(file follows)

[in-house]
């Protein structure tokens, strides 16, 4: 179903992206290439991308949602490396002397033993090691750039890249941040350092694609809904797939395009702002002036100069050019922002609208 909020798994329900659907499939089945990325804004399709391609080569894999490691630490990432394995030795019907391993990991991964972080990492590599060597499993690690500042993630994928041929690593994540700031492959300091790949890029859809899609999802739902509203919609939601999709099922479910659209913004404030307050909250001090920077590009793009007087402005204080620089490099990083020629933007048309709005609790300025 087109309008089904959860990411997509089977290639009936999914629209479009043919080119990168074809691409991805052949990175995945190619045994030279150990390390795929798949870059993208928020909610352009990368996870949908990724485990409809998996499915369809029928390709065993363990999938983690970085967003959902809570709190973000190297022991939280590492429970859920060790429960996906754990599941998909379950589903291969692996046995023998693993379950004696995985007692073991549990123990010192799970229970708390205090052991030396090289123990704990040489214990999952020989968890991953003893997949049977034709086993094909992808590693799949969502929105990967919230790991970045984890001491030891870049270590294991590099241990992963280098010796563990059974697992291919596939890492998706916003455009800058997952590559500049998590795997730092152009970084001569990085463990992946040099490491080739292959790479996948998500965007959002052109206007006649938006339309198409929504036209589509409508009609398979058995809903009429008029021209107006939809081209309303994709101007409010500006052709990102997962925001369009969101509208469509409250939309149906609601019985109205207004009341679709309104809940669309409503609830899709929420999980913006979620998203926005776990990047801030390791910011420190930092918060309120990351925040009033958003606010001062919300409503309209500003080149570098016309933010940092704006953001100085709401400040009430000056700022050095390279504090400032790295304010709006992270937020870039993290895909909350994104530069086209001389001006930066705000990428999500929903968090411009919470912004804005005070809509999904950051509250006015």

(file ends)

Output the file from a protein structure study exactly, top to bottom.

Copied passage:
[in-house]
């Protein structure tokens, strides 16, 4: 179903992206290439991308949602490396002397033993090691750039890249941040350092694609809904797939395009702002002036100069050019922002609208 909020798994329900659907499939089945990325804004399709391609080569894999490691630490990432394995030795019907391993990991991964972080990492590599060597499993690690500042993630994928041929690593994540700031492959300091790949890029859809899609999802739902509203919609939601999709099922479910659209913004404030307050909250001090920077590009793009007087402005204080620089490099990083020629933007048309709005609790300025 087109309008089904959860990411997509089977290639009936999914629209479009043919080119990168074809691409991805052949990175995945190619045994030279150990390390795929798949870059993208928020909610352009990368996870949908990724485990409809998996499915369809029928390709065993363990999938983690970085967003959902809570709190973000190297022991939280590492429970859920060790429960996906754990599941998909379950589903291969692996046995023998693993379950004696995985007692073991549990123990010192799970229970708390205090052991030396090289123990704990040489214990999952020989968890991953003893997949049977034709086993094909992808590693799949969502929105990967919230790991970045984890001491030891870049270590294991590099241990992963280098010796563990059974697992291919596939890492998706916003455009800058997952590559500049998590795997730092152009970084001569990085463990992946040099490491080739292959790479996948998500965007959002052109206007006649938006339309198409929504036209589509409508009609398979058995809903009429008029021209107006939809081209309303994709101007409010500006052709990102997962925001369009969101509208469509409250939309149906609601019985109205207004009341679709309104809940669309409503609830899709929420999980913006979620998203926005776990990047801030390791910011420190930092918060309120990351925040009033958003606010001062919300409503309209500003080149570098016309933010940092704006953001100085709401400040009430000056700022050095390279504090400032790295304010709006992270937020870039993290895909909350994104530069086209001389001006930066705000990428999500929903968090411009919470912004804005005070809509999904950051509250006015």